The following policy, attached to the cross-Region bus of account 111122223333, denies events from specified Regions. There are two statements to the policy. The first allows all events from account 444455556666 and the second adds an explicit deny for any events from us-west-2.

{ "Version": "2012-10-17", "Statement": [ { "Sid": "AllowAllEventsFromAccount_444455556666 ", "Effect": "Allow", "Principal": { "AWS": "arn:aws:iam:444455556666:root" }, "Action": "events:PutEvents", "Resource": "arn:aws:events:us-east-1:111122223333:event-bus/CrossRegionBus" }, { "Sid": "DenyAllCrossRegionEventsFrom-us-west-2", "Effect": "Deny", "Principal": { "AWS": "*" }, "Action": "events:PutEvents", "Resource": "arn:aws:events:us-east-1:111122223333:event-bus/CrossRegionBus", "Condition": { "ArnEquals": { "aws:SourceArn": [ "arn:aws:events:us-west-2:*:*" ] } } } ]

Deploying the example application

The example application creates custom event buses and other resources in four Regions. The source Region includes a webhook to help demonstrate the routing functionality:

Example application architecture

  1. In the source Region, an Amazon API Gateway endpoint invokes a Lambda function, which puts an event on the event bus. It uses the Region query parameter to pass the target Region to the event payload.
  2. There are three rules on the custom event bus in the source Region. Each rule filters on the Region attribute to route to the event bus in the target Region.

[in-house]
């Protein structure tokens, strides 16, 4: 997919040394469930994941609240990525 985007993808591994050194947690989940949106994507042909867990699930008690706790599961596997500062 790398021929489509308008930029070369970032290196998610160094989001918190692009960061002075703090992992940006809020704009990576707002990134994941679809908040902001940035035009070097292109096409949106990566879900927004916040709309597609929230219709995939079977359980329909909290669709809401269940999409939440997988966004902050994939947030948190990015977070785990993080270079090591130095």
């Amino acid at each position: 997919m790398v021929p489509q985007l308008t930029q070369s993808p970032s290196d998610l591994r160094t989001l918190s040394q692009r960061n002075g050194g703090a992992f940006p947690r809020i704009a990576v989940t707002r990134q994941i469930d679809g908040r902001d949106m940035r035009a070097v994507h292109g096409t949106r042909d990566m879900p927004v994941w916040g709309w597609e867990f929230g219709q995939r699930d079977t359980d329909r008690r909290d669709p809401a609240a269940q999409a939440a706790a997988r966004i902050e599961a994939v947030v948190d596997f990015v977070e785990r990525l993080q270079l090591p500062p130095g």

3. Each target Region has a custom event bus to receive the cross-Region events. There is also a rule to route these events to a Lambda function to log the output.

To deploy this application:

  1. From a terminal, clone the GitHub repo and navigate to the solution directory:
    git clone
    cd ./eventbridge-cross-region/eventbus-destination
  2. First, deploy the target event buses in the supported Regions. Run the following command three times, each time replacing the deployment Region with us-east-1, us-west-2, and eu-west-1:
    sam deploy --guidedSAM deployment output
  3. Next, deploy the source Region template, which deploys a custom event bus and webhook. Select any Region except for the three Regions from step 2:
    cd ../eventbus-source
    sam deploy --guidedSAM deployment parameters
  4. Once the stack is created, note the output value for the webhook API URL:Stack outputs

To test the event routing:

  1. Use curl or Postman to call the API endpoint, replacing <<region code>> with us-east-1:
    Using Postman for testing
  2. Navigate to the Lambda console in us-east-1. Choose the function beginning with ‘eventbridge-cross-region-destination’.
  3. Select the Monitor tab, then choose View logs in CloudWatch.
  4. Select the most recent stream to see the event. It shows the source Region in the region attribute and the destination Region in the detail attribute:
    Lambda function logs
  5. Repeat the test, changing the query parameter in the API endpoint from us-east-1 to us-west-2 and eu-west-1. Verify the Lambda function’s logs in those Regions to see the events successfully routed.


With cross-Region event routing in EventBridge, you can now route events from any AWS Region to other supported Regions. This post explains how to configure cross-Region event routing in the console and CLI and explains how to restrict access to routing capabilities. Finally, I walk through an example you can deploy to your AWS account.